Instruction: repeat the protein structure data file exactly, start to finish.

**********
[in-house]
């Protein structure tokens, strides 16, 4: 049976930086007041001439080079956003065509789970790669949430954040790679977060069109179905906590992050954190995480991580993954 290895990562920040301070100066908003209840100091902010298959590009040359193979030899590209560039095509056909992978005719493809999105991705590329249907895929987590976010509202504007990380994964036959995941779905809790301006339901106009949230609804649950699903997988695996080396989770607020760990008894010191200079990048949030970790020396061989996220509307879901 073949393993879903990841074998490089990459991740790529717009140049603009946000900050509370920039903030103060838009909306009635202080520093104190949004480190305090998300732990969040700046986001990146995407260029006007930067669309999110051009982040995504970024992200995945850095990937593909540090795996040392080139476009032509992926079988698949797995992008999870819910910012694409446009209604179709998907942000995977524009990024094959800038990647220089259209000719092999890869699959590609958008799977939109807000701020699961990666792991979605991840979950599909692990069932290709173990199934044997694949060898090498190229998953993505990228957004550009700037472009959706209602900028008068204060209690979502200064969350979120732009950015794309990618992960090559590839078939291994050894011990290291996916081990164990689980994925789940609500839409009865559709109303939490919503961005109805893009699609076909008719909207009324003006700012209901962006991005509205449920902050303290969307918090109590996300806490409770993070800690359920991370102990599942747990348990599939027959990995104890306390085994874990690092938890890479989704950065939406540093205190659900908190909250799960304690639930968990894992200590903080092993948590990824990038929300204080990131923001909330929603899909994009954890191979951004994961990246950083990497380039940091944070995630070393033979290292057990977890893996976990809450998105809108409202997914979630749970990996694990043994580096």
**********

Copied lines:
[in-house]
């Protein structure tokens, strides 16, 4: 049976930086007041001439080079956003065509789970790669949430954040790679977060069109179905906590992050954190995480991580993954 290895990562920040301070100066908003209840100091902010298959590009040359193979030899590209560039095509056909992978005719493809999105991705590329249907895929987590976010509202504007990380994964036959995941779905809790301006339901106009949230609804649950699903997988695996080396989770607020760990008894010191200079990048949030970790020396061989996220509307879901 073949393993879903990841074998490089990459991740790529717009140049603009946000900050509370920039903030103060838009909306009635202080520093104190949004480190305090998300732990969040700046986001990146995407260029006007930067669309999110051009982040995504970024992200995945850095990937593909540090795996040392080139476009032509992926079988698949797995992008999870819910910012694409446009209604179709998907942000995977524009990024094959800038990647220089259209000719092999890869699959590609958008799977939109807000701020699961990666792991979605991840979950599909692990069932290709173990199934044997694949060898090498190229998953993505990228957004550009700037472009959706209602900028008068204060209690979502200064969350979120732009950015794309990618992960090559590839078939291994050894011990290291996916081990164990689980994925789940609500839409009865559709109303939490919503961005109805893009699609076909008719909207009324003006700012209901962006991005509205449920902050303290969307918090109590996300806490409770993070800690359920991370102990599942747990348990599939027959990995104890306390085994874990690092938890890479989704950065939406540093205190659900908190909250799960304690639930968990894992200590903080092993948590990824990038929300204080990131923001909330929603899909994009954890191979951004994961990246950083990497380039940091944070995630070393033979290292057990977890893996976990809450998105809108409202997914979630749970990996694990043994580096």